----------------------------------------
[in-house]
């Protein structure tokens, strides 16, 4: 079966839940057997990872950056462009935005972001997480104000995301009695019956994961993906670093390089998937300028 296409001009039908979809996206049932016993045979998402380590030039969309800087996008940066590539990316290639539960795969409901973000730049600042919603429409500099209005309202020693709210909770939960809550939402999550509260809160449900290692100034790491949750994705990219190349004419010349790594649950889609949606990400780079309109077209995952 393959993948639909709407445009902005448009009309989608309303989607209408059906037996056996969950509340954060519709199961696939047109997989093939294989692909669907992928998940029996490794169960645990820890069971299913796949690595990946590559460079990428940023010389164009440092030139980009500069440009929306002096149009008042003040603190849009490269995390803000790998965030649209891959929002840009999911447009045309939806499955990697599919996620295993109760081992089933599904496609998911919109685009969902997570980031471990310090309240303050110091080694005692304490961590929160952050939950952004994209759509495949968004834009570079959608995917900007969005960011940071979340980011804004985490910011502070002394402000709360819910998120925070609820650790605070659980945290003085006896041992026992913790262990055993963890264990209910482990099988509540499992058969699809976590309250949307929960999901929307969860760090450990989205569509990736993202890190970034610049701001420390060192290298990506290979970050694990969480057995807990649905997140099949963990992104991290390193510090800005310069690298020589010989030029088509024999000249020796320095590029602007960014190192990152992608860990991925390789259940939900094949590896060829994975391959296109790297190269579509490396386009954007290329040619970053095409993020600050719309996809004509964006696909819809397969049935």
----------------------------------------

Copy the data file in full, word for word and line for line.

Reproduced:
[in-house]
């Protein structure tokens, strides 16, 4: 079966839940057997990872950056462009935005972001997480104000995301009695019956994961993906670093390089998937300028 296409001009039908979809996206049932016993045979998402380590030039969309800087996008940066590539990316290639539960795969409901973000730049600042919603429409500099209005309202020693709210909770939960809550939402999550509260809160449900290692100034790491949750994705990219190349004419010349790594649950889609949606990400780079309109077209995952 393959993948639909709407445009902005448009009309989608309303989607209408059906037996056996969950509340954060519709199961696939047109997989093939294989692909669907992928998940029996490794169960645990820890069971299913796949690595990946590559460079990428940023010389164009440092030139980009500069440009929306002096149009008042003040603190849009490269995390803000790998965030649209891959929002840009999911447009045309939806499955990697599919996620295993109760081992089933599904496609998911919109685009969902997570980031471990310090309240303050110091080694005692304490961590929160952050939950952004994209759509495949968004834009570079959608995917900007969005960011940071979340980011804004985490910011502070002394402000709360819910998120925070609820650790605070659980945290003085006896041992026992913790262990055993963890264990209910482990099988509540499992058969699809976590309250949307929960999901929307969860760090450990989205569509990736993202890190970034610049701001420390060192290298990506290979970050694990969480057995807990649905997140099949963990992104991290390193510090800005310069690298020589010989030029088509024999000249020796320095590029602007960014190192990152992608860990991925390789259940939900094949590896060829994975391959296109790297190269579509490396386009954007290329040619970053095409993020600050719309996809004509964006696909819809397969049935």